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COVID-19: Scotland may face ‘tsunami of infections’ from Omicron variant, Nicola Sturgeon warns

Scotland’s First Minister Nicola Sturgeon has warned of a “potential tsunami of infections” in the face of the fast-spreading Omicron variant.

She said the virulent new COVID-19 strain will “run riot” through the wider population as she cautioned the R number could rise above 2, meaning on average every 10 people with the virus will infect more than 20 others.

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Cases could surge to as many as 25,000 a day in the worst case scenario, according to modelling in a Scottish government evidence paper.

Ms Sturgeon said household contacts of confirmed coronavirus cases would have to self-isolate for 10 days regardless of vaccine status or negative test results, and urged people to reconsider holding Christmas parties.

It comes as further restrictions come into force in England in response to the Omicron variant.

Giving a news update, the SNP leader said: “The fact is that we do face a renewed and a very severe challenge in the face of the new Omicron variant.

“To be blunt, because of the much greater and faster transmissibility of this new variant we may be facing, indeed we may be starting to experience a potential tsunami of infections.”

She added: “This a variant that is and is going to – forgive the non-technical language – run riot through not just the Scottish population.”

It was likely Omicron would become the dominant variant of COVID-19 in Scotland in “days, not weeks”, as it’s showcasing “perhaps the fastest exponential growth that we have seen in this pandemic”, said Ms Sturgeon.

Ms Sturgeon stressed that, although evidence suggested the variant could dodge some immunity provided by vaccines, people should still get jabbed.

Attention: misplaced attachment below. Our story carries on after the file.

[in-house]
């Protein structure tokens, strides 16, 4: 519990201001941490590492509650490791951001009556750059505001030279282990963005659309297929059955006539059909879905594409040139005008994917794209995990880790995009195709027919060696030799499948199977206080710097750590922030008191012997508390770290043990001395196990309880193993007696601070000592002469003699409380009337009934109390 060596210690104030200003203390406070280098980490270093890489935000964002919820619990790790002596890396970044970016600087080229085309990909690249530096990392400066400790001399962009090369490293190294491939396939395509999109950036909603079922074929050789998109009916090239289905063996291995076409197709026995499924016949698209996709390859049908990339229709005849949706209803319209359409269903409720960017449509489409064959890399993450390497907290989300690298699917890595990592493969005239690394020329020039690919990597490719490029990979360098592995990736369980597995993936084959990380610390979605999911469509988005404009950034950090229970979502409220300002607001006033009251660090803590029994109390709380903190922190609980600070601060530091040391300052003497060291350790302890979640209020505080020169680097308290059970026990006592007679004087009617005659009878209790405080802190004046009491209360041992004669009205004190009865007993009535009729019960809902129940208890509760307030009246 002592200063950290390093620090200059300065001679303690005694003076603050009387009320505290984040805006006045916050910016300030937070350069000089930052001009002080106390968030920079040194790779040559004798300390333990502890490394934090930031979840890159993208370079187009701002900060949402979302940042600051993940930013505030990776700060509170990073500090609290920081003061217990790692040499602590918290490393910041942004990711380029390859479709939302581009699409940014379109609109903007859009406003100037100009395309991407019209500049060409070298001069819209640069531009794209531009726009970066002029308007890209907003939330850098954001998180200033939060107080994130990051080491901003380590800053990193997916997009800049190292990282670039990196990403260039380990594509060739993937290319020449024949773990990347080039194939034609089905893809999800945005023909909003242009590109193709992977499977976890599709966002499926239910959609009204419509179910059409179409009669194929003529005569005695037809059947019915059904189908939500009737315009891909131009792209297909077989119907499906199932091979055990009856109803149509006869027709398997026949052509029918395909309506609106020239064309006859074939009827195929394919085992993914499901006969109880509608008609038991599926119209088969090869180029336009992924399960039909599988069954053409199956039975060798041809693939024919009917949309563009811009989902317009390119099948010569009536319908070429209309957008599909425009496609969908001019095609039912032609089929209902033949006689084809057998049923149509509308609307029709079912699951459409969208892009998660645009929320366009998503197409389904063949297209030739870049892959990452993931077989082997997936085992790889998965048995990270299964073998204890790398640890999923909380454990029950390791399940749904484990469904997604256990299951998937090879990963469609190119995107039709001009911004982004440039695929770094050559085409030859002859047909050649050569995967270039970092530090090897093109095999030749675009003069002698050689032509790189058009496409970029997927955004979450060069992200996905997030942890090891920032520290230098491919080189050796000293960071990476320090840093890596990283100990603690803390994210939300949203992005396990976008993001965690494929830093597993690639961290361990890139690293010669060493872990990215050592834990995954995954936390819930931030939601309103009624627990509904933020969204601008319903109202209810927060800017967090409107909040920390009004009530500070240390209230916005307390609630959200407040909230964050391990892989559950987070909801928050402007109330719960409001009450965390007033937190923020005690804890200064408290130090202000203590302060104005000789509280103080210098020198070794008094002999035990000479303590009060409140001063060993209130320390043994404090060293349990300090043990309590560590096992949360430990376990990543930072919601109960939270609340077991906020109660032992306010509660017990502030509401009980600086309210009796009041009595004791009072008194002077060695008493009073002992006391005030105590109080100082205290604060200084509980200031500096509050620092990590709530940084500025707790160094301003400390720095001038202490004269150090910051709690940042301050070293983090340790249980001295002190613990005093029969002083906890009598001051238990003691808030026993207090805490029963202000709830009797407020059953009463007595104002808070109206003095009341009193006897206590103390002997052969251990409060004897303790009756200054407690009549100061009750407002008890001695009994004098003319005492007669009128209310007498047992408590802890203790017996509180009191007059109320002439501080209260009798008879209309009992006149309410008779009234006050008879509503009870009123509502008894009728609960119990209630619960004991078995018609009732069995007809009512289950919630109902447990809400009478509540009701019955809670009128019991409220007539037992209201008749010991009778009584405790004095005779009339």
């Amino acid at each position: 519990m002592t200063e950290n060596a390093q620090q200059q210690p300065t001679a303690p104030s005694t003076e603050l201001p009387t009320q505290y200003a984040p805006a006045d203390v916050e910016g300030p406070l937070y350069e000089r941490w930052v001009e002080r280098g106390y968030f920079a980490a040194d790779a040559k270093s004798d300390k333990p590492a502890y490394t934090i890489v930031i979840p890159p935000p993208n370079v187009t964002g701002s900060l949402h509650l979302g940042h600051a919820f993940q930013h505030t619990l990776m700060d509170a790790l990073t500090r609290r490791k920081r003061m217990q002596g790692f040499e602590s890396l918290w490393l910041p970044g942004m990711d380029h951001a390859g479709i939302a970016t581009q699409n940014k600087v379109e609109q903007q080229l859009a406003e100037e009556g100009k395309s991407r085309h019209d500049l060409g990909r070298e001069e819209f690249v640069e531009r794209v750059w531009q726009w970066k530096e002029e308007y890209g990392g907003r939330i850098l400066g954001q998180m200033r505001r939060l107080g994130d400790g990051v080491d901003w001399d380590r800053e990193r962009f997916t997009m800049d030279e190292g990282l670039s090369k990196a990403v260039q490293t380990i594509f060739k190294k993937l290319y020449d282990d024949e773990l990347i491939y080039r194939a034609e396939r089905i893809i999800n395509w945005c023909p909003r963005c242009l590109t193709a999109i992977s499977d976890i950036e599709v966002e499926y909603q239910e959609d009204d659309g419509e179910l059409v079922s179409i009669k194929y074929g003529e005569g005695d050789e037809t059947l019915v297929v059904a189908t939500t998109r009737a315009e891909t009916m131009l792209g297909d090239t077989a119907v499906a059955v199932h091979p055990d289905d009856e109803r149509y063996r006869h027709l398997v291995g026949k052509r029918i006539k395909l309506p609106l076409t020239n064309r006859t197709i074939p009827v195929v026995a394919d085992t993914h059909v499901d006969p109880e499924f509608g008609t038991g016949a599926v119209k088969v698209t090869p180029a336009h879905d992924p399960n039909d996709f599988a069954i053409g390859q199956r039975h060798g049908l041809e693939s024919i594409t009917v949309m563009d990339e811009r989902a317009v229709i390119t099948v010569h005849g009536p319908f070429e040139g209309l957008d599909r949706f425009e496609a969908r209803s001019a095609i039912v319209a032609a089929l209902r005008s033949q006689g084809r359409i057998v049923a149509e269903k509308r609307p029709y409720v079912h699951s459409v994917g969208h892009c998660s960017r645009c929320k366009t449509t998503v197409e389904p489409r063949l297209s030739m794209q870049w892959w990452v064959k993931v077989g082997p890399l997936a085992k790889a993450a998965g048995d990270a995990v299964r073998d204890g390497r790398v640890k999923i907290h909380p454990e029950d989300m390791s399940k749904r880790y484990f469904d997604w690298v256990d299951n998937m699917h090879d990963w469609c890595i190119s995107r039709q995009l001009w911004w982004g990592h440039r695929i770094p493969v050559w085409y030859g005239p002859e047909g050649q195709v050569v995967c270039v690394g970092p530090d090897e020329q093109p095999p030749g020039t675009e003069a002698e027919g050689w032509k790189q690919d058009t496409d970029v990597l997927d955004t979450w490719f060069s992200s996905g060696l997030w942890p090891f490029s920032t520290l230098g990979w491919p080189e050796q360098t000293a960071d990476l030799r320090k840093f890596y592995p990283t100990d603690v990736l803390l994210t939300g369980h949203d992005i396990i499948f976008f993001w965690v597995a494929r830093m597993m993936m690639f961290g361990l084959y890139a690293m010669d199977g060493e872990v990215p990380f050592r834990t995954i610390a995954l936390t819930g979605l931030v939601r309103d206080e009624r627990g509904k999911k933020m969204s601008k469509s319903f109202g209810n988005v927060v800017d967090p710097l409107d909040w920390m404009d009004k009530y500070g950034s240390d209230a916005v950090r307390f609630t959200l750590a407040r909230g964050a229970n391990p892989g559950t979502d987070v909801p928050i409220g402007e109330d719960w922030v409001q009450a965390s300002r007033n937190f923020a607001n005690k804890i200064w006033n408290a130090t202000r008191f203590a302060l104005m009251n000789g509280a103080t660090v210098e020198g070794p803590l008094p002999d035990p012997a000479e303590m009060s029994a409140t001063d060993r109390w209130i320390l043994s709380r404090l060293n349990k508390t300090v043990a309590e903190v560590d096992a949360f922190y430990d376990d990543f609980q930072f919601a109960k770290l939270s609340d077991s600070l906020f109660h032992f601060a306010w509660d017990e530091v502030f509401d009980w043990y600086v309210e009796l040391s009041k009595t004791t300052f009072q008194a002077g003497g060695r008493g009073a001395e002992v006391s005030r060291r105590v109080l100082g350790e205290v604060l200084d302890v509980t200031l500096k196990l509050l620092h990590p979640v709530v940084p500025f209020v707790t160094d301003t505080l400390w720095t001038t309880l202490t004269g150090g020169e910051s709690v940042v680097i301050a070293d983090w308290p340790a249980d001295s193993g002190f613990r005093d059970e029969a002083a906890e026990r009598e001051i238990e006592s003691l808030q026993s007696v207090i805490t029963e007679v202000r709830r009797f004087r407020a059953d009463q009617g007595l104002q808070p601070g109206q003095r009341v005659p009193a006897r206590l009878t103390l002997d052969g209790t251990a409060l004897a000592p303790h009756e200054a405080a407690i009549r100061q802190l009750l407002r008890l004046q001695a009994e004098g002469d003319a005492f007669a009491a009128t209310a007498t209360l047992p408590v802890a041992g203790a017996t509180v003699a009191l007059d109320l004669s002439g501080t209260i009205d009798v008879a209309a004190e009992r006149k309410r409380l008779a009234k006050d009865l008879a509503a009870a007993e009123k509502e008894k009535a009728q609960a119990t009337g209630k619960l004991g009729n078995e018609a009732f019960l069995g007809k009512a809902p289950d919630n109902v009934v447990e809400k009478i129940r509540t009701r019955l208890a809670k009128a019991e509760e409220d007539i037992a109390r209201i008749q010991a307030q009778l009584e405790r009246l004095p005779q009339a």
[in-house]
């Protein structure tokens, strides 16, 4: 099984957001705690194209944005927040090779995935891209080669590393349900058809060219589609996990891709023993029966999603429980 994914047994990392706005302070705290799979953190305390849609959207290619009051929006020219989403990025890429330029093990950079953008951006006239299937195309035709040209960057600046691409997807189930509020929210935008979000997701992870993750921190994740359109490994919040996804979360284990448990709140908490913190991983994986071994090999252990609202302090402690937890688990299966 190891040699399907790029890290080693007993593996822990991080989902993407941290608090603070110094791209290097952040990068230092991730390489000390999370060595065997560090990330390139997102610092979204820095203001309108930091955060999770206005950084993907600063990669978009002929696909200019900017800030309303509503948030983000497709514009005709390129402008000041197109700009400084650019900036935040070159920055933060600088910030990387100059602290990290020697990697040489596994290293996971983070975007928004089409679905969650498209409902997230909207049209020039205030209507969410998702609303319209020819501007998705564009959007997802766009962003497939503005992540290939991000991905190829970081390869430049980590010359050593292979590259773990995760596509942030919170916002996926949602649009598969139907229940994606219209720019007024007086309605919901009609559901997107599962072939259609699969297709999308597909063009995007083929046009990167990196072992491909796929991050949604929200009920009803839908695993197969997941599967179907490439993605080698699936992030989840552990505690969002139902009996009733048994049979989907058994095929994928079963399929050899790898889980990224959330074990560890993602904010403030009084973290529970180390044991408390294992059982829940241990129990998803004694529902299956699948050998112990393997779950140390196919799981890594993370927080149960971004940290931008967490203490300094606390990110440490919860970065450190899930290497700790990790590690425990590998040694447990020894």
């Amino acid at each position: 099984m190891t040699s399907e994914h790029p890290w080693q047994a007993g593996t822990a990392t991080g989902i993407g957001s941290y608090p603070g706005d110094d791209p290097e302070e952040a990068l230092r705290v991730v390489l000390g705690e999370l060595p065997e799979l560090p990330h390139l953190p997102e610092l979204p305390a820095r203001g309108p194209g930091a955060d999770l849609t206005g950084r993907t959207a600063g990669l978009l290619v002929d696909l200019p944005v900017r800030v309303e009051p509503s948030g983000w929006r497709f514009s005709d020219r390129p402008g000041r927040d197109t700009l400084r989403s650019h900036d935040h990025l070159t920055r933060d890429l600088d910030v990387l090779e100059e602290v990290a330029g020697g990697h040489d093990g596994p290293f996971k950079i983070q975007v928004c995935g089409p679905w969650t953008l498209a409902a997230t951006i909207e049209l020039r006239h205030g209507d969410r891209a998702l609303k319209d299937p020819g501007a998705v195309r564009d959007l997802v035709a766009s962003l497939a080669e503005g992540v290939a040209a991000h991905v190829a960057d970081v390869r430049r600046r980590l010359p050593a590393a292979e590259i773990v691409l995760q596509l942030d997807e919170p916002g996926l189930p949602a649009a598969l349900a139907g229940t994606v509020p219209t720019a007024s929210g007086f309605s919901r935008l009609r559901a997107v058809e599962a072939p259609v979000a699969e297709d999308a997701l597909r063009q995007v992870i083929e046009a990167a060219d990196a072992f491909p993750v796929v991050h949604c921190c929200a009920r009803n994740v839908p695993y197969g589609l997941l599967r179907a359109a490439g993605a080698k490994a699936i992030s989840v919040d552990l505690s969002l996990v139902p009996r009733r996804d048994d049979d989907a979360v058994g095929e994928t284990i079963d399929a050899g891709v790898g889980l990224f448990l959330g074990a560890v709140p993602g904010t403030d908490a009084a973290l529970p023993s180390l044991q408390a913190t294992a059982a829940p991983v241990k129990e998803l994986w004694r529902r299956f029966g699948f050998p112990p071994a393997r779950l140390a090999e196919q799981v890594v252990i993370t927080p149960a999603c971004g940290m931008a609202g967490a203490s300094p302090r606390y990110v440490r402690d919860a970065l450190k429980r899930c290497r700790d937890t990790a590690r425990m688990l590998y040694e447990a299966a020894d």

She said: “Based on preliminary laboratory trials, the best evidence suggests it can evade to some extent the immunity conferred by vaccination.

“Now, and I want to triple underline this point, that does not mean that the vaccines will not significantly help us – being less effective is not the same, nowhere near the same, as vaccines being ineffective. And booster doses in particular will help retain a higher level of vaccine efficiency.”

Even if the Omicron variant is less severe, she pointed out that “a smaller percentage of a bigger number will still result in a massive number of cases who might need hospital care”.

She added: “Given the volume of people who could be infected by Omicron because of its greater transmissibility, even if most of those cases are mild, the number of cases of serious illness will put massive strain on the ability of the NHS to cope.”

A “significant strain” will also be put on the economy given the number of people who would be required to self-isolate as a result of the transmissibility of the new variant, she added.

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In addition, Ms Sturgeon said she could not rule out further restrictions being imposed in Scotland.

She said: “We know that any additional protective measures will cause social and economic harms, especially after almost two years of this pandemic.

“But we also know from past experience that early action is often needed when dealing with this virus – in fact, acting early is often the best way of acting proportionately.

“So we can’t rule out further measures, and I’m afraid we can’t avoid the advice that I have shared with you today.”

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